We discussed this early in the course, but let me go over once again what the news analysis is. While your shorter web stories have reported on events ( they have told us that something has happened), your news analysis should try and explain why something has happened, and what its implications are. For example, we know that violence and protests have broken out again in Cairo, several months after the Mubarak regime was overthrown. A news analysis would try and why this has happened. What are the causes for this unrest? Who are the protestors? What does this mean for other countries? You are unlikely to get definitive answers to the questions you raise in your news analysis ( very few issues have clear cut answers), but you can give your reader an idea of what the different opinions are on your topic. The important thing is to find a topic that you find interesting, and which your readers will find interesting.
> Where will you get material for your news analysis? The same kind of sources you used for your web stories- news reports, reports from think tanks, and e mail and phone interviews with experts.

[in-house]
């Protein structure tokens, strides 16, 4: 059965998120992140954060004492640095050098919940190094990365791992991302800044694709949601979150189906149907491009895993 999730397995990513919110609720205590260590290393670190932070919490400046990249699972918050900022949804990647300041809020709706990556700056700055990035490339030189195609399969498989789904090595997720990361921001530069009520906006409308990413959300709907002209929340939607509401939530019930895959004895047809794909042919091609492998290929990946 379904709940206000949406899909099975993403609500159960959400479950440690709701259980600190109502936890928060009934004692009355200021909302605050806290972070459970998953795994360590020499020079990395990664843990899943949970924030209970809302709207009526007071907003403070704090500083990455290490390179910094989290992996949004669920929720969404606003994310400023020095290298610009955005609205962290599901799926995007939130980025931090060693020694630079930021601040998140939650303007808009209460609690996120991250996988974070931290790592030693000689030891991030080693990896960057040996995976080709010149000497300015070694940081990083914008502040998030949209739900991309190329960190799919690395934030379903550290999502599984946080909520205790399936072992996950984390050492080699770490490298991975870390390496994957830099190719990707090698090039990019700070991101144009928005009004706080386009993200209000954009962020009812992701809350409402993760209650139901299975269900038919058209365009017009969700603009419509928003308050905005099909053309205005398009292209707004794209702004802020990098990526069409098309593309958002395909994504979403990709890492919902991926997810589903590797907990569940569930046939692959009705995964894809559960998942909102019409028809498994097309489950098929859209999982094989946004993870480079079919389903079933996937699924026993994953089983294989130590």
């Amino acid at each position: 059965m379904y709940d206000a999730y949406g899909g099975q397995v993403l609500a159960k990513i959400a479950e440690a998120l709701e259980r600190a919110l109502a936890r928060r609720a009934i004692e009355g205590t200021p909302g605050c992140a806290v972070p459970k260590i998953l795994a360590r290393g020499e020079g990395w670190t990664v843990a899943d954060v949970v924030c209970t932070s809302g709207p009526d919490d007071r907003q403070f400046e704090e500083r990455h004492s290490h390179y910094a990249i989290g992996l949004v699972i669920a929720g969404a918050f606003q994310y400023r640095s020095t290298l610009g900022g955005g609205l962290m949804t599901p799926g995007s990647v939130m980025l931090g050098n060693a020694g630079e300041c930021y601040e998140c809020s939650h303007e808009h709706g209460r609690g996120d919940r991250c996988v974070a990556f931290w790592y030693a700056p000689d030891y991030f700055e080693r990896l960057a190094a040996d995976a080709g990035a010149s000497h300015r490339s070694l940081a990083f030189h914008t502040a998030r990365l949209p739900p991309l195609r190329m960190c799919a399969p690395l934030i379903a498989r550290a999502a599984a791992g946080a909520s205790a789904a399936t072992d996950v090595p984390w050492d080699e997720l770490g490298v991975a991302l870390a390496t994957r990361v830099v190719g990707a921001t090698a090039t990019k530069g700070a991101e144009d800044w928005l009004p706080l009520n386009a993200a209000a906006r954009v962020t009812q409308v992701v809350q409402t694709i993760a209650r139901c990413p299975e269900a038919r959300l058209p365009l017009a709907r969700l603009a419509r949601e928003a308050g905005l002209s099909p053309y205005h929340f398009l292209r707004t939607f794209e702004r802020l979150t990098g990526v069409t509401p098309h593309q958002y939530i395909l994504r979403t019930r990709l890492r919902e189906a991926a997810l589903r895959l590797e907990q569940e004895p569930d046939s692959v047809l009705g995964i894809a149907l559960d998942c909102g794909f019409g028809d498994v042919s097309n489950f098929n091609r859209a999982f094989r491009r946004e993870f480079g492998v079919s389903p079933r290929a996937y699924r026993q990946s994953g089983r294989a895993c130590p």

> How long should it be? Around 750 words. The deadline: Dec. 1.
> The deadline for the last of your web stories in Nov 28, when we have our last class.
> For our last class, we will be talking via skype with Bethany Matta, a former MJ student who is now in Afghanistan. She will be in Kandahar on that day, and I hope the skype connections are OK. She is not going to be giving a talk or lecture; this will be more of a question and answer session about her work and life in Afghanistan. Check her twitter feed http://twitter.com/BethanyMatta.
> We will have our presentations from our last group on the poisoned fruits of globalization.
> I’m going to be ordering pizza, and will bring a bottle or two of wine for a small after course celebration after class. Weather permitting, we can meet outside Eliot Hall, and use the stone tables in front of DM lab. Feel free to bring any food and drink….Hope you can all make it!